One supplier that offers this service is San Jose, CA-based Portola Packaging (www.portpack.com).
Jim McGann, purchasing agent at Bell Dairy in Lubbock, TX, was one of Portola’s first customers to use the site. McGann says he has ordered caps online three times for Bell Dairy’s gallon and half-gallon milk jugs, and plans to continue using it. “Now I don’t have to mess with a fax machine, and don’t have to worry about [the fax machine’s] busy signal,” McGann says. “I know that once I’ve hit the submit button, [the order] has gone directly to the plant.” McGann adds that ordering caps on Portola’s Web site takes half the time of faxing in his order.
Available to Portola’s customers since early December, the site is still in the early stages of its rollout. “We’re doing it in a very controlled manner to make sure that the pricing and the customers’ products are correct,” says Joe Buchanan, vice president of Portola. “We don’t want anyone having bad experiences at this critical time, so we haven’t put a link to it on our main Web site yet.”
When Portola customers log in to the site, they are on the fast trak ordering page, whick is set up by Portola sales reps to reflect what the customer usually orders. Each cap and label the customer orders is represented by a color thumbnail image that, when clicked, expands into a bigger, more detailed photo. An item number and product name accompany each cap, as well as the price per unit. Buchanan is hoping that these features will solve the abundance of “misorders” Portola receives when customers fax or call in their orders. “A common order was: ‘Send me 1ꯠ of those red caps with the label on them.’ If there were a change in personnel [at Portola], they wouldn’t know what that guy meant by ‘red caps,’” he says.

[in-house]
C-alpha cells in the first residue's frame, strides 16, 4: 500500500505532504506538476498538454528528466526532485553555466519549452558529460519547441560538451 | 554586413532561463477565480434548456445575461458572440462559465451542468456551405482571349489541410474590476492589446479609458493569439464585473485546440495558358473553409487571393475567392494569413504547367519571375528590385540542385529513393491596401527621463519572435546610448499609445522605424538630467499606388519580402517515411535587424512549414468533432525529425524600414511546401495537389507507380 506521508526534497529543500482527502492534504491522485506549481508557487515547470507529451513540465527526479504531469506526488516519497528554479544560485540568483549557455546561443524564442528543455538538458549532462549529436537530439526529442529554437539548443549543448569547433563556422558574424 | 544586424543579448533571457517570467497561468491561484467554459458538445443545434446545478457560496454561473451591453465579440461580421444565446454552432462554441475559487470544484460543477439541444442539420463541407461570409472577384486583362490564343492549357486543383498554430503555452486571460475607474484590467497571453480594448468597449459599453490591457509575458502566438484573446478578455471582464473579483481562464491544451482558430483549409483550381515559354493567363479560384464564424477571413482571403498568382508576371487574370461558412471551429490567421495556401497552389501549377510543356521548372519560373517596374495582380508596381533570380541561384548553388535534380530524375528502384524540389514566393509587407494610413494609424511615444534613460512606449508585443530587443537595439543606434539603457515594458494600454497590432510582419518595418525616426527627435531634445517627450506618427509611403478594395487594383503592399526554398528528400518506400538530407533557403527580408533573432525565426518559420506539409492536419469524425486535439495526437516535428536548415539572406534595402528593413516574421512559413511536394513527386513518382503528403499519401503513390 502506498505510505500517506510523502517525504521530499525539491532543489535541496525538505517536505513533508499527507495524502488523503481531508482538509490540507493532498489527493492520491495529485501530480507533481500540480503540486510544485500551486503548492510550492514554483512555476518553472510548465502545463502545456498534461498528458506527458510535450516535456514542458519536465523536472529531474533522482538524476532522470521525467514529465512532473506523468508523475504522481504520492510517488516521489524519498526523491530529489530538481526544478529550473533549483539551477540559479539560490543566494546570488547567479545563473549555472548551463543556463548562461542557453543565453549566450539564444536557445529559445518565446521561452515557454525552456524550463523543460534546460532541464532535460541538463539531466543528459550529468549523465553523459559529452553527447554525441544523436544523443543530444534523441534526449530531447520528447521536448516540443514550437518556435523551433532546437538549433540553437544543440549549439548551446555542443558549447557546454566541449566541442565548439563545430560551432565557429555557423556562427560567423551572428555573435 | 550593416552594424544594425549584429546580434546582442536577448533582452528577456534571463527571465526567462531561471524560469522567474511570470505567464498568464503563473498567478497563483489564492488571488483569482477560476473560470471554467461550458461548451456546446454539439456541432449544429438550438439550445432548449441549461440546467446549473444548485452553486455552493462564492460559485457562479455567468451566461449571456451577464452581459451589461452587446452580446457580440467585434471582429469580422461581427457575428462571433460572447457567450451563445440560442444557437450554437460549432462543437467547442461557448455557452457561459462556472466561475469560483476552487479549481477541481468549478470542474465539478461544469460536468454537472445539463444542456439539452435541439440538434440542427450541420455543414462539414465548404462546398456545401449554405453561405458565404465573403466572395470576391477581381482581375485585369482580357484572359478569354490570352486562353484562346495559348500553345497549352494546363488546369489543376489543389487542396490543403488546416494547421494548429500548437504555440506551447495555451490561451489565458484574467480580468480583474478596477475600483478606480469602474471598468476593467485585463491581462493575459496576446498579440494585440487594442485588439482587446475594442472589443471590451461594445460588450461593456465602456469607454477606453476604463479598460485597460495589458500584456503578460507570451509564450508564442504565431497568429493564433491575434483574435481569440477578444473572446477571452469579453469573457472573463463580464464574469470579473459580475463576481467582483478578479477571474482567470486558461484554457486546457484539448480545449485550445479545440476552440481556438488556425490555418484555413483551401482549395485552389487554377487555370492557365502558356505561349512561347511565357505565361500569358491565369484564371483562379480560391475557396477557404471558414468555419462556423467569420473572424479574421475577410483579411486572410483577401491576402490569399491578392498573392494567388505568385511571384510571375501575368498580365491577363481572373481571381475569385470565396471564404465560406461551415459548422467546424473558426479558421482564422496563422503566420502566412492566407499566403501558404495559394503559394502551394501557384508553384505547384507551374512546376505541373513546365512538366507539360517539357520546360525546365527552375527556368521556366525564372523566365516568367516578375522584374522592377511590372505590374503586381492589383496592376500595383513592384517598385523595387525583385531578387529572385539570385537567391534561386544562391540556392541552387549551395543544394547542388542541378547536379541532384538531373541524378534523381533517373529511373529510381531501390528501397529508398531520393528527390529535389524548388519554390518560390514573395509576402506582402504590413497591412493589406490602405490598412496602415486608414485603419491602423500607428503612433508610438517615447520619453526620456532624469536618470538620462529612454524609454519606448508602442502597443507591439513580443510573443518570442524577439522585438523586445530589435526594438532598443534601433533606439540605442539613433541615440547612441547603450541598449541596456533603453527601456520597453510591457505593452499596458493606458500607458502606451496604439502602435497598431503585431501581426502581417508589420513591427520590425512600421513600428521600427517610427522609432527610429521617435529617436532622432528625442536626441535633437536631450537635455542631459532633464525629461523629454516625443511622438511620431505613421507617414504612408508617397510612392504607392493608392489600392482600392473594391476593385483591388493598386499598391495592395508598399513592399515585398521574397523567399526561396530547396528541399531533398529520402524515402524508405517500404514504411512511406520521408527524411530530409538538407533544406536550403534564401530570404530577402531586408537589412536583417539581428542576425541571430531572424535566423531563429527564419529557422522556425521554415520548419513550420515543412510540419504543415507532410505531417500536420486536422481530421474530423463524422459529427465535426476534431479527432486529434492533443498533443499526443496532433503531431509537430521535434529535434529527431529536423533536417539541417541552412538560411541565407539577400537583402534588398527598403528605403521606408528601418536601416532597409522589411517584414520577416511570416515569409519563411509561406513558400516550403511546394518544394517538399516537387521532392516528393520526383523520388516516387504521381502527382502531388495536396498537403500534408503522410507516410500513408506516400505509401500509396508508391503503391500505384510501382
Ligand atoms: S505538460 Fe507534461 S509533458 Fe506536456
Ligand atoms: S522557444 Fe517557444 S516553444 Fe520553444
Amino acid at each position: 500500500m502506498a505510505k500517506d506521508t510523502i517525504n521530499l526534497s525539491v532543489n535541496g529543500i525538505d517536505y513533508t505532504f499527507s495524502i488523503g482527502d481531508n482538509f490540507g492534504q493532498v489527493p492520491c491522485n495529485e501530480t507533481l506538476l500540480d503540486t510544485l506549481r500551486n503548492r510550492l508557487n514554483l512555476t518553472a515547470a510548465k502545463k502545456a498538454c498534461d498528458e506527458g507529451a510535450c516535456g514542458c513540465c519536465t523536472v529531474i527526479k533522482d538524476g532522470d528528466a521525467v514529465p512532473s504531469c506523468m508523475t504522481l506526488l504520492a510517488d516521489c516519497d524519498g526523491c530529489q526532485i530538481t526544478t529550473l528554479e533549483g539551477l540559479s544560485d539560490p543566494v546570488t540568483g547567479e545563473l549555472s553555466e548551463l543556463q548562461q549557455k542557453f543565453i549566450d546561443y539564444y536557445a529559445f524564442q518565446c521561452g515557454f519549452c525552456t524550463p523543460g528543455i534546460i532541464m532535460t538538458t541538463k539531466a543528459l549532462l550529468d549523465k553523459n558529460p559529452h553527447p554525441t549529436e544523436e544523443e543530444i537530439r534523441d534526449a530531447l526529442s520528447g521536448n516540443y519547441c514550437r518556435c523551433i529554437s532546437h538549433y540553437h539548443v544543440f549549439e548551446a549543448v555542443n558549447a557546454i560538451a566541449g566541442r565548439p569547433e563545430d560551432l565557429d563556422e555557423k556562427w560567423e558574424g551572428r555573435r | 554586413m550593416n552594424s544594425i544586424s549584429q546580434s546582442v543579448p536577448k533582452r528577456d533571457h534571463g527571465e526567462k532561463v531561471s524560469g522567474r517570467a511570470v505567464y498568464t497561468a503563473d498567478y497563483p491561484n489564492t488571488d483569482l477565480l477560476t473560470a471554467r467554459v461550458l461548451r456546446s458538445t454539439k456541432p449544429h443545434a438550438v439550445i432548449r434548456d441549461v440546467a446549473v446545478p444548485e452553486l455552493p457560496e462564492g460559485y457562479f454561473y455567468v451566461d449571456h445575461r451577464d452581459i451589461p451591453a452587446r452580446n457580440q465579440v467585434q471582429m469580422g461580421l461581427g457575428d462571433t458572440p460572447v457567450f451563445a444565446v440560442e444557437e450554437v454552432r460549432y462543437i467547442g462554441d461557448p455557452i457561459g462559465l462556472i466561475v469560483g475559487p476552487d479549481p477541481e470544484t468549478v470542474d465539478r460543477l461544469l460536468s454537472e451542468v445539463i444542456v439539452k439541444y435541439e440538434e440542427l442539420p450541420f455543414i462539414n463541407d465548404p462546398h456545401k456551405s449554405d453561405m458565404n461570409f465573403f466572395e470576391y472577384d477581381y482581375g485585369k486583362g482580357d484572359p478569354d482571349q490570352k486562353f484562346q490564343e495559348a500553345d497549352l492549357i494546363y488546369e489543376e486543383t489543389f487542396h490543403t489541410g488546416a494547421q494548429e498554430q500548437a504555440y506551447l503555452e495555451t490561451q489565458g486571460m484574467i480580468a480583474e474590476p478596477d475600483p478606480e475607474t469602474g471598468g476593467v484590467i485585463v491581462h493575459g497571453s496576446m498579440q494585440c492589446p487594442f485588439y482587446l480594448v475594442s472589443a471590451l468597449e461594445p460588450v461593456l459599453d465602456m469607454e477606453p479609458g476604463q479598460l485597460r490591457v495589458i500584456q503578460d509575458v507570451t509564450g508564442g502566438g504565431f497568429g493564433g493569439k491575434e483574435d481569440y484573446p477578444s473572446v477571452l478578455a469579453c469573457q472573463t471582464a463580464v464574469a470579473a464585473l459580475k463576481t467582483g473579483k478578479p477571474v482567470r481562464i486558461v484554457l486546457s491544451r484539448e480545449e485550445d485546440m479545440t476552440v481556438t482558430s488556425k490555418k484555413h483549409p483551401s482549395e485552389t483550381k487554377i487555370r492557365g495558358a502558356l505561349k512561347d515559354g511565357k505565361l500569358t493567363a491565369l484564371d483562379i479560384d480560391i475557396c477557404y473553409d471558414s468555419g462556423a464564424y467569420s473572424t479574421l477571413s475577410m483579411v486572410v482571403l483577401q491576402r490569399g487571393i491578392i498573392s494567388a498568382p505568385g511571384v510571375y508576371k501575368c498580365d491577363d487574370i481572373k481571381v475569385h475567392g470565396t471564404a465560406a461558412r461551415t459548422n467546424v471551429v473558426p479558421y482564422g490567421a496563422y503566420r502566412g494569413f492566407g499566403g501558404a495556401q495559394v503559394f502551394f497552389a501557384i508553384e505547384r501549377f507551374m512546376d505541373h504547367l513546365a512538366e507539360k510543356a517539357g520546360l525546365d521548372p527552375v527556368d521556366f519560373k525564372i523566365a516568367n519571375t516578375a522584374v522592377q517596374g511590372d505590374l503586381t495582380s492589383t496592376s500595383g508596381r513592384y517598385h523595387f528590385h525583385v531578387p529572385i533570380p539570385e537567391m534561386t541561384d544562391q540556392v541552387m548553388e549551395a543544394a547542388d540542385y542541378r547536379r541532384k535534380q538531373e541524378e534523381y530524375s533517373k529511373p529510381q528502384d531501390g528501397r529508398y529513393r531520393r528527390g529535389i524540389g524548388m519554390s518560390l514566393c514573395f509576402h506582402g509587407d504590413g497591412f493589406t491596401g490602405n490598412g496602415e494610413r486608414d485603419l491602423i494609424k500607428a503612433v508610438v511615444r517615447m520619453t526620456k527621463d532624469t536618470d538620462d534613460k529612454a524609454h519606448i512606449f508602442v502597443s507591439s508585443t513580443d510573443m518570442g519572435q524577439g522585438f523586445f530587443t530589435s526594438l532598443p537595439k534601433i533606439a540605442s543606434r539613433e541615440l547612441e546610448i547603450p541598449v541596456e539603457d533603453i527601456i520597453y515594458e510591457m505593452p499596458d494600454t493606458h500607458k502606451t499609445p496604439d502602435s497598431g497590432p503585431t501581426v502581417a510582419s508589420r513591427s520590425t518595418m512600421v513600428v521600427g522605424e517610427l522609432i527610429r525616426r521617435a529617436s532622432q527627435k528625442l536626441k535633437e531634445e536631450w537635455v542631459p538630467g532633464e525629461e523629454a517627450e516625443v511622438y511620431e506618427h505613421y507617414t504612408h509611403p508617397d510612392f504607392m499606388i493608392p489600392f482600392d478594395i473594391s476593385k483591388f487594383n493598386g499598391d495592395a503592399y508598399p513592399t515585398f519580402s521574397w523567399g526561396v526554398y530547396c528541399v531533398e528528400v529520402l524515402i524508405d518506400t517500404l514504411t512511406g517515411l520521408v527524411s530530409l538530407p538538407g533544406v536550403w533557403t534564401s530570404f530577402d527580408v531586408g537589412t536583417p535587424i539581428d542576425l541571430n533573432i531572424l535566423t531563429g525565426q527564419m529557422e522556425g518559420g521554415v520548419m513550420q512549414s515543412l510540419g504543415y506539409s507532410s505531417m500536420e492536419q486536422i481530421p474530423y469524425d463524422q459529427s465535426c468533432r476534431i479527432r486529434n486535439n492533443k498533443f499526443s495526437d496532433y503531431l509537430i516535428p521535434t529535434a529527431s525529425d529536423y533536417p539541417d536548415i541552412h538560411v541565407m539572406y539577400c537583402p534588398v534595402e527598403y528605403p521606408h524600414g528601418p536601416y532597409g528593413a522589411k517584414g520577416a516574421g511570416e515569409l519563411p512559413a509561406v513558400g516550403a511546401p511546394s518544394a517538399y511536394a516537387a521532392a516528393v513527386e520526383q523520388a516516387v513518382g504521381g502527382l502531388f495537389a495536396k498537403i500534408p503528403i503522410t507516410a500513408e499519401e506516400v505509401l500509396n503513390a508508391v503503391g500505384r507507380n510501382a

Customers type in the quantity of caps they want to order and the date they want them delivered (a click on an icon gives the option to enter the date on a calendar-like grid). Clicking the “submit” button routes the order to Portola customer service. A confirmation e-mail is then automatically sent to the customer stating that the order has been successfully submitted. Other features on the site include the ability to check the status of an order, conduct a full catalog search and check billing information.
Saves time, money
Initially, Portola attempted to buy software to build the site itself, but that avenue proved cost-prohibitive. As a solution, Portola created Sand Hill Systems (www.sandhillsystems.com), a company that sells e-commerce solutions to the packaging supplier industry.
According to Buchanan, the site saves time and money for both Portola and its customers. He adds that customers should see a savings on their end due to less paperwork and entry time, as well as productivity gains from not having to call Portola to track down an order.
Buchanan says that currently only a fraction of Portola’s customers are using the site to order caps. “Is [the site] going to be widely accepted and rapidly used? I don’t think so. We surveyed all the [customers] who call us, and we found that only 25 percent have Internet access.”
But for the customers who do order closures online, the site is designed for convenience. Says McGann, an admitted Internet novice, “It’s easy enough that even I figured it out.”